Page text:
What Is Behavioral Economics, and Where Are the Free Lunches?
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16 Responses to “What is Behavioral Economics?”

  • Alon Ben Tzvi:

    “The presumed irrationality of the public is a pattern running through
    many, if not most or all, of the great crusades of the anointed in the
    twentieth century–regardless of the subject matter of the crusade or the
    field in which it arises. Whether the issue has been ‘overpopulation,’
    Keynesian economics, criminal justice, or natural resource exhaustion, a
    key assumption has been that the public is so irrational that the superior
    wisdom of the anointed must be imposed, in order to avert disaster. The
    anointed do not simply ‘happen’ to have a disdain for the public. Such
    disdain is an integral part of their vision, for the central feature of
    that vision is preemption of the decisions of others.”

    Thomas sowell

  • Robert Sundström:

    The theories of the Austrian School of Economics define “rational” as
    acting purposefuly towards goals – using the information that is available.

    It doesn’t assume that people are perfect in their way of thinking. People
    make logical errors and they do sometimes act by unconscious instincts. It
    is all about learning from those mistakes.

  • strategybuilders.eu:

    ▶ What is Behavioral Economics? – YouTube http://ow.ly/nKCpi #behavioral

  • Laurie Borland:

    How does behavior affect economic decisions and influence how policy is
    made? I’m taking a class at Duke with professor Dan Ariely. Are you the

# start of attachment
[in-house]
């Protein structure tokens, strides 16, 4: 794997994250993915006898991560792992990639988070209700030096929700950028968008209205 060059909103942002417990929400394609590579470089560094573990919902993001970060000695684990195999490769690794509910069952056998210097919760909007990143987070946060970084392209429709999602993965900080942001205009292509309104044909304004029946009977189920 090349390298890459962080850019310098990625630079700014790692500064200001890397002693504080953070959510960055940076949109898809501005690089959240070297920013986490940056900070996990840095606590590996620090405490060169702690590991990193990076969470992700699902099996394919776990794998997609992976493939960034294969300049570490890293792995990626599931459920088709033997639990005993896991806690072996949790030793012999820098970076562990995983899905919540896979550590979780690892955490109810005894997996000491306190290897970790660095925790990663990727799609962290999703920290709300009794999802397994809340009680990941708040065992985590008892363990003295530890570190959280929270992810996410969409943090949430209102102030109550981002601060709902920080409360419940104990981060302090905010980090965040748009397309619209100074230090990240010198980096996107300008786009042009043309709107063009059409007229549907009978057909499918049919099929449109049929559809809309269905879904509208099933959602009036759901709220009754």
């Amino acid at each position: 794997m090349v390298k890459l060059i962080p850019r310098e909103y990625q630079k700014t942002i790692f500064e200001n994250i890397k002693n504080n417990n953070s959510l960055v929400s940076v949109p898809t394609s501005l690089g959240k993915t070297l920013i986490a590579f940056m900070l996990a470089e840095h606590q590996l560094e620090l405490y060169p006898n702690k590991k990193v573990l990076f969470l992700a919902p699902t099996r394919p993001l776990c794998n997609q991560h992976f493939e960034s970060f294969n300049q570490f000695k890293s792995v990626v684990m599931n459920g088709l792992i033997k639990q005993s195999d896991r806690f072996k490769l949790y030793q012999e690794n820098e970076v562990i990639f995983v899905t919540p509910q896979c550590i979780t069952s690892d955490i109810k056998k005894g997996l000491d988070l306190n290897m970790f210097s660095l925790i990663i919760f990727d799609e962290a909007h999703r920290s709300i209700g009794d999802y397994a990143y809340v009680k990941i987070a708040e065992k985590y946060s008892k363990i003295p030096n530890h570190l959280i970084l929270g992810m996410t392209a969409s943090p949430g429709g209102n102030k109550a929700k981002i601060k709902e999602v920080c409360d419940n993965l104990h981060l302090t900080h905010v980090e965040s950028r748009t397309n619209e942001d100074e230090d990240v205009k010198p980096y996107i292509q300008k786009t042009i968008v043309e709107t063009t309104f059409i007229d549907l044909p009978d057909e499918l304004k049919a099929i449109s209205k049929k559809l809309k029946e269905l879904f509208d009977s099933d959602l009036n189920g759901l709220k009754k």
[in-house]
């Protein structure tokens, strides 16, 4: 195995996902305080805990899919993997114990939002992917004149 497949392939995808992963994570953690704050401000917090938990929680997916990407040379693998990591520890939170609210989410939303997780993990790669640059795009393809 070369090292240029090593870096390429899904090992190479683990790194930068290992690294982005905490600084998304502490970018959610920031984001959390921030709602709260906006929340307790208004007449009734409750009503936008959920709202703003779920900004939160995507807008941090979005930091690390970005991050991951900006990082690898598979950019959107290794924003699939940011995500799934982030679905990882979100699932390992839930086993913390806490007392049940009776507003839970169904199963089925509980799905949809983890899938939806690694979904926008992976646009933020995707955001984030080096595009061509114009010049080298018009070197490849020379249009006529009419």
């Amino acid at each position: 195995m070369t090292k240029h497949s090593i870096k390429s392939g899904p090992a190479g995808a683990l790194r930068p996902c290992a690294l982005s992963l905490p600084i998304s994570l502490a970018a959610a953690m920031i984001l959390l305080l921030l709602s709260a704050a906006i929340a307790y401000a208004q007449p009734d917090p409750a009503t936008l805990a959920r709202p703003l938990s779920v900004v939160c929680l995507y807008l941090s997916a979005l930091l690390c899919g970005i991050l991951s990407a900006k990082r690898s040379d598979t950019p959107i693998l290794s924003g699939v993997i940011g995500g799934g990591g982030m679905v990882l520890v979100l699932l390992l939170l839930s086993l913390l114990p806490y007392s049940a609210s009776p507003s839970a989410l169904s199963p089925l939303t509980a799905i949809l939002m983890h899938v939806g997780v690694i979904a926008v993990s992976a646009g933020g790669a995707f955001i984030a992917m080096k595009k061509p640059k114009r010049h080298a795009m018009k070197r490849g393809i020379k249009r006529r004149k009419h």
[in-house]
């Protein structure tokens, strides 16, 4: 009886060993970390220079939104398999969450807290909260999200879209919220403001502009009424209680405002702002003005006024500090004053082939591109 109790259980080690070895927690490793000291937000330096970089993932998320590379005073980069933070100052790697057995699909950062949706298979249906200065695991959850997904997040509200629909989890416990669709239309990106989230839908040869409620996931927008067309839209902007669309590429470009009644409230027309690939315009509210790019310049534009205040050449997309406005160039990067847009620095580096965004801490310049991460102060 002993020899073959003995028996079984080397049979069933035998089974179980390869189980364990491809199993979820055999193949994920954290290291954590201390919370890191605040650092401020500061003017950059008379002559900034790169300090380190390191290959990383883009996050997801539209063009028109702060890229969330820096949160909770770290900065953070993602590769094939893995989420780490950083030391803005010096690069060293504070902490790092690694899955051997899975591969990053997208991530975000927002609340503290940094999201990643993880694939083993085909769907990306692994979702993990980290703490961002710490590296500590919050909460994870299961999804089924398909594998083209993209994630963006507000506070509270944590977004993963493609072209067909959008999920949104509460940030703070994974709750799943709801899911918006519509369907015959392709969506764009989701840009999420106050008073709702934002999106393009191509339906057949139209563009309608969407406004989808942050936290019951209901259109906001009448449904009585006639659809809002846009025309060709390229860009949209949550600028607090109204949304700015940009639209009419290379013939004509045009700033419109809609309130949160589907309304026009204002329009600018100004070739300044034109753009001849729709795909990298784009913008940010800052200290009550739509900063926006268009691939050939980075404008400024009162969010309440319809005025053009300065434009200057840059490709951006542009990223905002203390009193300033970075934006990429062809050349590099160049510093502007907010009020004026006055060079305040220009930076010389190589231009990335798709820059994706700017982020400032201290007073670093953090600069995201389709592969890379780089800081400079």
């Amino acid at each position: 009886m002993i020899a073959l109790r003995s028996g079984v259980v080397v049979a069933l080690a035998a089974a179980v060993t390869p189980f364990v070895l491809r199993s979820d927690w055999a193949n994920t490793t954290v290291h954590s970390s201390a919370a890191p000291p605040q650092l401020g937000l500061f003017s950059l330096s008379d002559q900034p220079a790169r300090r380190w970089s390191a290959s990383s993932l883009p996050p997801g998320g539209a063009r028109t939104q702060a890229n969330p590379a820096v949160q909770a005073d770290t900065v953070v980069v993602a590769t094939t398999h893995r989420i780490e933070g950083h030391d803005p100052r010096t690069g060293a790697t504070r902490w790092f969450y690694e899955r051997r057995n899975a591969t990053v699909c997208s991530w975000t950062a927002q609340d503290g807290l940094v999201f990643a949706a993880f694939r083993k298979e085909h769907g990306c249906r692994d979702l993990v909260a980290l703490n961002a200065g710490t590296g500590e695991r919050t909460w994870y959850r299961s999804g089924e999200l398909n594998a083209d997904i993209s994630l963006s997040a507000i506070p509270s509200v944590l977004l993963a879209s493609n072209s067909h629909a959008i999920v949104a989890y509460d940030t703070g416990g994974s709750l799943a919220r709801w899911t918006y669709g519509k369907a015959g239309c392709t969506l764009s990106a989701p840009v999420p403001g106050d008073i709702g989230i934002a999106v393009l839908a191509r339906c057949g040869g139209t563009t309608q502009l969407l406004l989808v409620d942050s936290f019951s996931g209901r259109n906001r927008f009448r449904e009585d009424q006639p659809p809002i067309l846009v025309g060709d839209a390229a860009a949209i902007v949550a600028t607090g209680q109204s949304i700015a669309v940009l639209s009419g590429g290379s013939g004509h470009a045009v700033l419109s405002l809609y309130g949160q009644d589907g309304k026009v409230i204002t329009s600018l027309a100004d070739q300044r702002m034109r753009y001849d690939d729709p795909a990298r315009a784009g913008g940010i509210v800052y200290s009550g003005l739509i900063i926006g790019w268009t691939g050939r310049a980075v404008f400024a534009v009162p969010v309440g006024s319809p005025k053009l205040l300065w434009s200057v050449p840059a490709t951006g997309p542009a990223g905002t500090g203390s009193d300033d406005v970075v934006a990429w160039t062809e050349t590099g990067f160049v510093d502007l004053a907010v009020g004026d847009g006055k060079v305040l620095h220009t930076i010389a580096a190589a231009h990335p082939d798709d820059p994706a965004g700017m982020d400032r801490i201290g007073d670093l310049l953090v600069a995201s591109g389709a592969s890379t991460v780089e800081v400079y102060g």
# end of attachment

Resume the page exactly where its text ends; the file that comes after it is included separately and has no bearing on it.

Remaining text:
default? Stay tuned for my write up on how defaults affect you, the world
    you are in and the decisions you think you make.

  • eliku89:

    wow, your ignorance and failure to concentrate on what is essential will
    most certainly make you fail to achieve a fraction of what he has or any
    higher academic pursuits for that matter. Good luck!

  • cbebutuoy:

    “In his senior year of high school, he was active in Hanoar Haoved
    Vehalomed, an Israeli youth movement. While preparing a ktovet esh (fire
    inscription) for a traditional nighttime ceremony, the flammable materials
    he was mixing exploded, causing third-degree burns over 70 percent of his
    body.[3] In his writings Ariely describes how that experience led to his
    research on “how to better deliver painful and unavoidable treatments to

  • vin c:

    I was thinking of becoming a psychology major but for some reason I keep
    coming back to economics from when I was a high school student. I like how
    psychology gives me the the know how for understanding how people really
    act in a world like ours but this sounds interesting! How would you go
    about entering this kind of field?

  • FromLilithsLips:

    I feel sorry for you.

  • xuimod:

    Guy has a little bit of Bell’s Palsy going on. Its a bit distracting tbh.
    They could have used a better spokesperson.


    yes. the rational assumptions in classical economic theory really need some
    tweaking; we learn from cognitive psychology and critical thinking,
    prejudices and biases cloud our so-called rational judgments and
    decision-making all the time; simply put, its a safe assumption to make
    that humans are irrational by default, and only rational with applied
    effort and under the right conditions, notably, when the mind is very calm
    and at ease.

  • vcvitiko:

    He is there for a reason..he is one of the best at what he do.

  • George Dolack:

    Cool vid. Guy needs a new tie. Anyways, most of America acts like Homer
    Simpson because we are never taught in school about when things end. We are
    so concerned about picking people up when they fall, that when you actually
    hit rock bottom or financial collapse we just look for the next handout or

  • jack smack:

    im 12 and learning about economic

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